Nepalinux seems like this: A screenshot of the desktop. Pic by MPP

This is the Nepalinux that boasts: Aba Computer Nepali mai (Now, computer in Nepali). Pic by MPP

Let me now dwell into some serious problems. Both programs (Nepali Windows and Nepalinux) aim at widening the Nepali computing usage especially among the populatioin that is uncomfortable with English. Both efforts face mounting challenges of their own types. Many computers still have earlier versions of Windows, especially 98, and users seem to be just fine with that. Another important point to be noted is that many users haven’t been able to take their computers beyond typing. Many high-ranking officers are still occupied with the mentality that thinks only peons do the typing thing.

Two-bag full of Nepalinux: Himal Magazine and Nepali Times photojournalist Min Bajracharya bought two CDs of the software that he is now trying to keep safely inside his bag. Pic by Wagle

Plus, will the plain translation of the interface be helpful to widen the usage? A journalist recently told me, “What this all fuss about computer in Nepali? Does that make any serious differences? NO, I don’t think. Changing Start to Suru Garnus or Edit to Sampadan will not increase computer users because that is not barring many people from using the computer. The main thing is the access to the machine itself and the habit of using computer in everyday life. First, make easy access to Bhado (the machine), then talk about sacho (the key). ” His points, especially about the Bhado thing is very convincing. If the Bhado comes in the range of 10 thousand, the Nepali computing scenario would see dramatic changes. Then efforts like these would play important role to widen the computing arena. (Anyway the journalist also couldn’t disagree with the argument that clicking on “Suru garnus” instead of “Start” gives tremendous feeling of local taste.)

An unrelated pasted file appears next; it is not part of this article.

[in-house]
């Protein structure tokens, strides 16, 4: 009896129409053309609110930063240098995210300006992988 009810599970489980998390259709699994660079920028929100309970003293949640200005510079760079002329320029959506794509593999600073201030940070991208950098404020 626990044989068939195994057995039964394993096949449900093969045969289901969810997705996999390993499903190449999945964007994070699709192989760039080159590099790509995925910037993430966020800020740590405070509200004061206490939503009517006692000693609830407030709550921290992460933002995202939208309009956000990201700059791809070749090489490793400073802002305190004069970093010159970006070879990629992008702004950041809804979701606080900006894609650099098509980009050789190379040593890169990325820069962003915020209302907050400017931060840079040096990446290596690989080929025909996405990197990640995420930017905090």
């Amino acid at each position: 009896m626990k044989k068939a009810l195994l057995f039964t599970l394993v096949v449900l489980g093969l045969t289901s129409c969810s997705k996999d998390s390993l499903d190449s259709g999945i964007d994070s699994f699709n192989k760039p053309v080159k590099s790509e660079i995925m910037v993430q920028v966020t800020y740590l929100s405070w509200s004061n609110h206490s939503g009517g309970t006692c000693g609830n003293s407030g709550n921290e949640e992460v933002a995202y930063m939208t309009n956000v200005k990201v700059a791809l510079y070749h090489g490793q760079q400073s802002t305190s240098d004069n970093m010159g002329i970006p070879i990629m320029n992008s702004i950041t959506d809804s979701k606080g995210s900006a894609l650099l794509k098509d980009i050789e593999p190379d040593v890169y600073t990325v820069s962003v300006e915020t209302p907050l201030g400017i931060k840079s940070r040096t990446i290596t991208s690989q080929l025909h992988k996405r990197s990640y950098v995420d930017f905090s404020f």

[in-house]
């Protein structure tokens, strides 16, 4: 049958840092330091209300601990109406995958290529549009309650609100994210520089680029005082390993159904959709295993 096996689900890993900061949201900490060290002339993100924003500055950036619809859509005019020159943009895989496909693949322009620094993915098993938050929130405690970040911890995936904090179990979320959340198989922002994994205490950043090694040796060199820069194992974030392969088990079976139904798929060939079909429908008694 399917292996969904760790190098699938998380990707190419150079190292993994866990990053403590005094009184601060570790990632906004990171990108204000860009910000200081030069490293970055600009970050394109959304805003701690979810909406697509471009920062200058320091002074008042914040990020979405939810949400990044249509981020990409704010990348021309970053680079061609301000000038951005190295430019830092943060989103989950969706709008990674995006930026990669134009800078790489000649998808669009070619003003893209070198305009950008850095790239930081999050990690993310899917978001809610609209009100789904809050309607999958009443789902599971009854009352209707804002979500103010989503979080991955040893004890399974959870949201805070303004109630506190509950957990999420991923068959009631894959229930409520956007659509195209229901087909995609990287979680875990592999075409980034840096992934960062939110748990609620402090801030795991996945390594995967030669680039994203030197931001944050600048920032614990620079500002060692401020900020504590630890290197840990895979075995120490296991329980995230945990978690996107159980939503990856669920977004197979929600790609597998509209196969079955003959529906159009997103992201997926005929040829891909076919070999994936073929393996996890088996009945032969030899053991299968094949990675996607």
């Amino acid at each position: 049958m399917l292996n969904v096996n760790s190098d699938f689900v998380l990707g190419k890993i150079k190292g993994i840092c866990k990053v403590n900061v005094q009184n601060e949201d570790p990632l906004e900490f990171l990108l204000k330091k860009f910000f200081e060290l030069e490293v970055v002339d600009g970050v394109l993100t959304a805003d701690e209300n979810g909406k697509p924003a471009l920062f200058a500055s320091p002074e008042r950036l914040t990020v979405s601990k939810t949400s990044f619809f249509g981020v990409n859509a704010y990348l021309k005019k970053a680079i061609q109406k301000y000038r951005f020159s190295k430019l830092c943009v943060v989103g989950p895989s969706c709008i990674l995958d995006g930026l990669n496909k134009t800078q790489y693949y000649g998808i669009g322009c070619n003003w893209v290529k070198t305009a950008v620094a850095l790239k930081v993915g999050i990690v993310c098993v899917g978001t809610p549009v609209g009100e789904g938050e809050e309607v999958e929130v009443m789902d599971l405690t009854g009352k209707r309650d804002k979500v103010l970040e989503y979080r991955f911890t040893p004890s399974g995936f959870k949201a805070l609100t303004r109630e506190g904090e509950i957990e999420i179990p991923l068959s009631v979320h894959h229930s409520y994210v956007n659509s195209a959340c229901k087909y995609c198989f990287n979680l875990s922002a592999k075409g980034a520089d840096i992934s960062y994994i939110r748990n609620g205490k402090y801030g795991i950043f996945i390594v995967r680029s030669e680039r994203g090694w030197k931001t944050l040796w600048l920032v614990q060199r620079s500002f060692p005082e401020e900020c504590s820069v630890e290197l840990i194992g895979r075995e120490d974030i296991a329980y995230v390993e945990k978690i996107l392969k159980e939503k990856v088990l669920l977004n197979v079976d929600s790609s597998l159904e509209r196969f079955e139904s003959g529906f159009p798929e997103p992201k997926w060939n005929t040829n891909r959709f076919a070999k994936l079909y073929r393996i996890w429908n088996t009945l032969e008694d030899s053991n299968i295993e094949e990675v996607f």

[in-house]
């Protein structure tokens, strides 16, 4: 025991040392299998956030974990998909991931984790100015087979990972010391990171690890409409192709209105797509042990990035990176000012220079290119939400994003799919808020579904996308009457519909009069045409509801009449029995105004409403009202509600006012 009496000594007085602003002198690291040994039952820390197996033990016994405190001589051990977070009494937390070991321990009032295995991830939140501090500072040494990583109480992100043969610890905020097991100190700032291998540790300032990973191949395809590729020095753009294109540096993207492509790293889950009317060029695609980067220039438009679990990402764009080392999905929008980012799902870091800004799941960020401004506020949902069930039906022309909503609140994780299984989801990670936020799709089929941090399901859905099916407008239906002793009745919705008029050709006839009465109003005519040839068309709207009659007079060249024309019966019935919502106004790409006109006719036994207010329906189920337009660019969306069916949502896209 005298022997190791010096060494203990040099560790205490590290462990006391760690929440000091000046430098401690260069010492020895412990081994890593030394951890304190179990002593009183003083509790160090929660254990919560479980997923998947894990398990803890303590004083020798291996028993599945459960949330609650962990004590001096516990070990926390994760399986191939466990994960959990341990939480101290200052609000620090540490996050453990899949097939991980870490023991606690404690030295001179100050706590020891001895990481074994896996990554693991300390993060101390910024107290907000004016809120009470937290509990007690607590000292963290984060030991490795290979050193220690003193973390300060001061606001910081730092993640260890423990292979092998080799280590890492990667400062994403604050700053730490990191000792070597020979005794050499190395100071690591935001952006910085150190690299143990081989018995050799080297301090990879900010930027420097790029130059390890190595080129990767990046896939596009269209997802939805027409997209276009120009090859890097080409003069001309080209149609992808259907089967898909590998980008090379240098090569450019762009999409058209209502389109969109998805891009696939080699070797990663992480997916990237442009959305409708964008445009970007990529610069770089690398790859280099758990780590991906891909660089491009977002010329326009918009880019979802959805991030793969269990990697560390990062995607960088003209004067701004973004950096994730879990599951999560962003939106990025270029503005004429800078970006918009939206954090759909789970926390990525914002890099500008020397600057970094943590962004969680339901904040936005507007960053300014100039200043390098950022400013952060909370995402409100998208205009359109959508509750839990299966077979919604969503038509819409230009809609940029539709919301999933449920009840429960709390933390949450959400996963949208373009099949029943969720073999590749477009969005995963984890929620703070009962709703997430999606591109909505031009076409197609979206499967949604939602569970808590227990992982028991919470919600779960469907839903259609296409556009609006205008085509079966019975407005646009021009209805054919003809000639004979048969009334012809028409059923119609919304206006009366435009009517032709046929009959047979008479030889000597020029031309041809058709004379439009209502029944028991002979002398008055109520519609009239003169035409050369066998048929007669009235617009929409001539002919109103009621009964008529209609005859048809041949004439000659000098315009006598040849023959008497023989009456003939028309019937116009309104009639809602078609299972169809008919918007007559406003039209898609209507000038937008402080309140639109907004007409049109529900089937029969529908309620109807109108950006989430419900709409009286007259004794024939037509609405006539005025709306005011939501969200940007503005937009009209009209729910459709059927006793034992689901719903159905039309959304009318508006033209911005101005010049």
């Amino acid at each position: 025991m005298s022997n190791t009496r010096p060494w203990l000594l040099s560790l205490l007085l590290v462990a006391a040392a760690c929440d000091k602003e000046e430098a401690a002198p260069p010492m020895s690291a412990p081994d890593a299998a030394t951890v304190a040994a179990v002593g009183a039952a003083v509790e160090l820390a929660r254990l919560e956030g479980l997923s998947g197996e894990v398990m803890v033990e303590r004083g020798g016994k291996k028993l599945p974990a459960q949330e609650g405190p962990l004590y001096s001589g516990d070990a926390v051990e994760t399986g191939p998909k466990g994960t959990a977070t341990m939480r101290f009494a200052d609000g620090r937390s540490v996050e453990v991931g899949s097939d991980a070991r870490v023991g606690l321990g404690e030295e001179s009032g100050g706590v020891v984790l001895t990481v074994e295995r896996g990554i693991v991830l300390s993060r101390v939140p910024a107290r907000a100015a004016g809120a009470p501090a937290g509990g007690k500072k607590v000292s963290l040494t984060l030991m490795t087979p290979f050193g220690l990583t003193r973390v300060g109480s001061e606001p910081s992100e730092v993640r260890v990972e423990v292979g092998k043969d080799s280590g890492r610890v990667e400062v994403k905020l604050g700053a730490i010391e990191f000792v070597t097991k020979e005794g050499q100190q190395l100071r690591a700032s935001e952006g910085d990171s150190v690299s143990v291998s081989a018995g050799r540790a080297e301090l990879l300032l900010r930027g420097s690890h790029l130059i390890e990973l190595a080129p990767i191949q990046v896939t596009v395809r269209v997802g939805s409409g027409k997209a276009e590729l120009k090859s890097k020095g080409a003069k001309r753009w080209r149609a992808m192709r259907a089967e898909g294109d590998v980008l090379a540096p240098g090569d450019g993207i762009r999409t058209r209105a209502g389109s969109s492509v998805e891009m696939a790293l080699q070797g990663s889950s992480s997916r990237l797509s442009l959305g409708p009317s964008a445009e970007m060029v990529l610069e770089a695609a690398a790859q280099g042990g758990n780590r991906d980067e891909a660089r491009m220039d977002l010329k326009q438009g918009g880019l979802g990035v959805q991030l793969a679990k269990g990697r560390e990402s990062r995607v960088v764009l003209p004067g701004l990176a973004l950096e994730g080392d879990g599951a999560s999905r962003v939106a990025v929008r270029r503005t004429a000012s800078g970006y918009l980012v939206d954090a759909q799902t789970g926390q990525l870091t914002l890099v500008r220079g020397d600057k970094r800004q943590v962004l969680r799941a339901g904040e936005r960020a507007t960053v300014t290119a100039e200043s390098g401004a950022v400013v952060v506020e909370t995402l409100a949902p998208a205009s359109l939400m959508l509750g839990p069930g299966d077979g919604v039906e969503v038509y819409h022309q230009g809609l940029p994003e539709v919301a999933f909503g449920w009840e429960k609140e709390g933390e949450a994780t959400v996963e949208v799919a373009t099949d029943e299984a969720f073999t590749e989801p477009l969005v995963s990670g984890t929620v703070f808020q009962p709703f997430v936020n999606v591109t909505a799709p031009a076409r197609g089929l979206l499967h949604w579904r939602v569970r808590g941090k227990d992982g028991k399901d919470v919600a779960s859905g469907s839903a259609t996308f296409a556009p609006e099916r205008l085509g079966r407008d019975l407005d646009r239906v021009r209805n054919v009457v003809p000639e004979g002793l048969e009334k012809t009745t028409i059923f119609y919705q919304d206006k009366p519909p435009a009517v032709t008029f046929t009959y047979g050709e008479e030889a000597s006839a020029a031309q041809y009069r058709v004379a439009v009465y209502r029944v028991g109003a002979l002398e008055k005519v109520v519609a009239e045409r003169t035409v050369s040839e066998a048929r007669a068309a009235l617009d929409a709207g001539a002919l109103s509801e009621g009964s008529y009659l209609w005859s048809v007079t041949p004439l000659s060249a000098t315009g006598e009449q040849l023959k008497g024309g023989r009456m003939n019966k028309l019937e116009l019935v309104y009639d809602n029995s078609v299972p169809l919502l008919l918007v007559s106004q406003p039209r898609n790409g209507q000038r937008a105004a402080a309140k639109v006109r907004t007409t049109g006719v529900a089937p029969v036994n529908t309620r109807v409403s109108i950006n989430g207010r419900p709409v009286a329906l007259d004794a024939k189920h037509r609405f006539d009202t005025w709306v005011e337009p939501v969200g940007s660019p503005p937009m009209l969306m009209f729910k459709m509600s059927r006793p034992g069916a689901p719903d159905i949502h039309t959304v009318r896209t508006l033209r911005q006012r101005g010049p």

Explaining the Nepalinux: Two volunteers with MPP try to reply queries fired by eager Nepailnux users. Pic by Wagle.

Challenges of Nepali Linux (or Nepalinux as MPP prefers to name it. The Penguin that now understands Nepali also holds Nepali Flag. The bird’s Nepali avatar has cute Nepali name Kanchha or the youngest) are even bigger and difficult ones. To be frank, I hadn’t seen any computer in Kathmandu with Linux until last week when MPP organized a discussion program to show journalists how Nepalinux works. (But journalist Kunda Dixit’s laptop couldn’t run Power Point presentation in Nepalinux and he had to restart the machine in Windows mode to tell about IT to participating scribes.) Even the laptop of Kedar Sharma, coordinator of MPP’s Bhasha Sanchar Program that translated the Linux into Nepali, doesn’t run Nepalinux.